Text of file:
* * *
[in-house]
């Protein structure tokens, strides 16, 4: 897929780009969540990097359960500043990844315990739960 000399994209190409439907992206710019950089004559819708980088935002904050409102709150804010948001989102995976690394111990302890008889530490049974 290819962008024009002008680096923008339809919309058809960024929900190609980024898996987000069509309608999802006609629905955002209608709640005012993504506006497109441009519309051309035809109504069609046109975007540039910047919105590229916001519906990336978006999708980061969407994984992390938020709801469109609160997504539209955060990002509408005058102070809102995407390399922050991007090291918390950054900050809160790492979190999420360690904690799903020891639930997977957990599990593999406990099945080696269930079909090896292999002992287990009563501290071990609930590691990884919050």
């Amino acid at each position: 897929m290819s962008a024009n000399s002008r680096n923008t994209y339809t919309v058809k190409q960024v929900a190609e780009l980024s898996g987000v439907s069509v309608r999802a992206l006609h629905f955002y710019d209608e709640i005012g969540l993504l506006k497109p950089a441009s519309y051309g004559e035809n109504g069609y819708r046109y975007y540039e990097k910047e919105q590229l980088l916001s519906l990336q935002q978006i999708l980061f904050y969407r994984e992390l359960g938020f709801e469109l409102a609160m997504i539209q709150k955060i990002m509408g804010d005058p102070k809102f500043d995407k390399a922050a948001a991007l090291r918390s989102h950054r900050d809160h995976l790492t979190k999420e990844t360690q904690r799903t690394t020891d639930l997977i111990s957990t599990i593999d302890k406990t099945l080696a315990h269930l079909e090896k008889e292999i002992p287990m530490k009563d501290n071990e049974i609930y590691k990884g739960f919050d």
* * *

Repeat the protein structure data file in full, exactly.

[in-house]
């Protein structure tokens, strides 16, 4: 897929780009969540990097359960500043990844315990739960 000399994209190409439907992206710019950089004559819708980088935002904050409102709150804010948001989102995976690394111990302890008889530490049974 290819962008024009002008680096923008339809919309058809960024929900190609980024898996987000069509309608999802006609629905955002209608709640005012993504506006497109441009519309051309035809109504069609046109975007540039910047919105590229916001519906990336978006999708980061969407994984992390938020709801469109609160997504539209955060990002509408005058102070809102995407390399922050991007090291918390950054900050809160790492979190999420360690904690799903020891639930997977957990599990593999406990099945080696269930079909090896292999002992287990009563501290071990609930590691990884919050």
């Amino acid at each position: 897929m290819s962008a024009n000399s002008r680096n923008t994209y339809t919309v058809k190409q960024v929900a190609e780009l980024s898996g987000v439907s069509v309608r999802a992206l006609h629905f955002y710019d209608e709640i005012g969540l993504l506006k497109p950089a441009s519309y051309g004559e035809n109504g069609y819708r046109y975007y540039e990097k910047e919105q590229l980088l916001s519906l990336q935002q978006i999708l980061f904050y969407r994984e992390l359960g938020f709801e469109l409102a609160m997504i539209q709150k955060i990002m509408g804010d005058p102070k809102f500043d995407k390399a922050a948001a991007l090291r918390s989102h950054r900050d809160h995976l790492t979190k999420e990844t360690q904690r799903t690394t020891d639930l997977i111990s957990t599990i593999d302890k406990t099945l080696a315990h269930l079909e090896k008889e292999i002992p287990m530490k009563d501290n071990e049974i609930y590691k990884g739960f919050d």